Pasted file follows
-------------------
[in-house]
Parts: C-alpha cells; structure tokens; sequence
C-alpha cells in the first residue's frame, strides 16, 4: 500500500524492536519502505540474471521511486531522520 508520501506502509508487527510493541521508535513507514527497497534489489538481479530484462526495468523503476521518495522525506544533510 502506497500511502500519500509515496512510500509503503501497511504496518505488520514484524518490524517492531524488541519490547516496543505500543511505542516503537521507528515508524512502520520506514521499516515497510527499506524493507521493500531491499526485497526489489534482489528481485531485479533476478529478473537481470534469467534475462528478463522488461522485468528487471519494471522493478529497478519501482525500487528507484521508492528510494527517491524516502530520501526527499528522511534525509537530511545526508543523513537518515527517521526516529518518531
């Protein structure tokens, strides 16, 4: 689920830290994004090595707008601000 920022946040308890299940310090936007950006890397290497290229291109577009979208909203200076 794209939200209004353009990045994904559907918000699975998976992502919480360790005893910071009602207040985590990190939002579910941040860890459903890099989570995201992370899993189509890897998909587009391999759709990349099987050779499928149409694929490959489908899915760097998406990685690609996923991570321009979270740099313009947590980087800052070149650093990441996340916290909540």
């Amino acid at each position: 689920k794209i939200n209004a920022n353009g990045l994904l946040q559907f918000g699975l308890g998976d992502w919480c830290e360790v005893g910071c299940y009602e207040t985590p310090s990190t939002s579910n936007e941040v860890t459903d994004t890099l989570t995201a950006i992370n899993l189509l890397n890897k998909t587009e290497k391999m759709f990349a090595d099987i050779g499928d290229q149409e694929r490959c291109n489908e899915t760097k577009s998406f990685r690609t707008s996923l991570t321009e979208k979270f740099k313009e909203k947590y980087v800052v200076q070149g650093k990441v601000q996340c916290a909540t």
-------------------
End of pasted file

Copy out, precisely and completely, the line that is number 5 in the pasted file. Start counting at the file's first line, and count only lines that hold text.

């Amino acid at each position: 689920k794209i939200n209004a920022n353009g990045l994904l946040q559907f918000g699975l308890g998976d992502w919480c830290e360790v005893g910071c299940y009602e207040t985590p310090s990190t939002s579910n936007e941040v860890t459903d994004t890099l989570t995201a950006i992370n899993l189509l890397n890897k998909t587009e290497k391999m759709f990349a090595d099987i050779g499928d290229q149409e694929r490959c291109n489908e899915t760097k577009s998406f990685r690609t707008s996923l991570t321009e979208k979270f740099k313009e909203k947590y980087v800052v200076q070149g650093k990441v601000q996340c916290a909540t």